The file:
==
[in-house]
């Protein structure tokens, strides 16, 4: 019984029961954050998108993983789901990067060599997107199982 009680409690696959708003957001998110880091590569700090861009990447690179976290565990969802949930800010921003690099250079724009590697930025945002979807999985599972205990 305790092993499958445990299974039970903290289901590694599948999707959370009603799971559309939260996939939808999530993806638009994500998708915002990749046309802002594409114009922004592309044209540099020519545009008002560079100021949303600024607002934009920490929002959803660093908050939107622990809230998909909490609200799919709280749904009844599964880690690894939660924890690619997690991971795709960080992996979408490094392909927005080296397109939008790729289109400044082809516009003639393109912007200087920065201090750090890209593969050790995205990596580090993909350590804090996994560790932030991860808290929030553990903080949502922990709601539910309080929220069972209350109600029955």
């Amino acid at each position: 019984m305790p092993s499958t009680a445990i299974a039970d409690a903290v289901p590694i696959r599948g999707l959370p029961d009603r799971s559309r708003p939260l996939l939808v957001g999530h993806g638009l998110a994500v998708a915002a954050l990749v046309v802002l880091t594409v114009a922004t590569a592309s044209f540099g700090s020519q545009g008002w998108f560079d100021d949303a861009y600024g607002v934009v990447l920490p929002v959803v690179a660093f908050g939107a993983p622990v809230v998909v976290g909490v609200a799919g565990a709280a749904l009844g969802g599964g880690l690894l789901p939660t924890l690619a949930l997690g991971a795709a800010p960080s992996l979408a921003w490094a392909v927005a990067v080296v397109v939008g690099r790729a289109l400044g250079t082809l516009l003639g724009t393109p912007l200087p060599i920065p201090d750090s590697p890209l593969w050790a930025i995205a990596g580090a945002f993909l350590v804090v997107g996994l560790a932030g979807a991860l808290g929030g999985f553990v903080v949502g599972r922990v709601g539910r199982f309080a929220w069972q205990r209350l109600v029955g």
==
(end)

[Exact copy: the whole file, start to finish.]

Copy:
[in-house]
């Protein structure tokens, strides 16, 4: 019984029961954050998108993983789901990067060599997107199982 009680409690696959708003957001998110880091590569700090861009990447690179976290565990969802949930800010921003690099250079724009590697930025945002979807999985599972205990 305790092993499958445990299974039970903290289901590694599948999707959370009603799971559309939260996939939808999530993806638009994500998708915002990749046309802002594409114009922004592309044209540099020519545009008002560079100021949303600024607002934009920490929002959803660093908050939107622990809230998909909490609200799919709280749904009844599964880690690894939660924890690619997690991971795709960080992996979408490094392909927005080296397109939008790729289109400044082809516009003639393109912007200087920065201090750090890209593969050790995205990596580090993909350590804090996994560790932030991860808290929030553990903080949502922990709601539910309080929220069972209350109600029955």
């Amino acid at each position: 019984m305790p092993s499958t009680a445990i299974a039970d409690a903290v289901p590694i696959r599948g999707l959370p029961d009603r799971s559309r708003p939260l996939l939808v957001g999530h993806g638009l998110a994500v998708a915002a954050l990749v046309v802002l880091t594409v114009a922004t590569a592309s044209f540099g700090s020519q545009g008002w998108f560079d100021d949303a861009y600024g607002v934009v990447l920490p929002v959803v690179a660093f908050g939107a993983p622990v809230v998909v976290g909490v609200a799919g565990a709280a749904l009844g969802g599964g880690l690894l789901p939660t924890l690619a949930l997690g991971a795709a800010p960080s992996l979408a921003w490094a392909v927005a990067v080296v397109v939008g690099r790729a289109l400044g250079t082809l516009l003639g724009t393109p912007l200087p060599i920065p201090d750090s590697p890209l593969w050790a930025i995205a990596g580090a945002f993909l350590v804090v997107g996994l560790a932030g979807a991860l808290g929030g999985f553990v903080v949502g599972r922990v709601g539910r199982f309080a929220w069972q205990r209350l109600v029955g």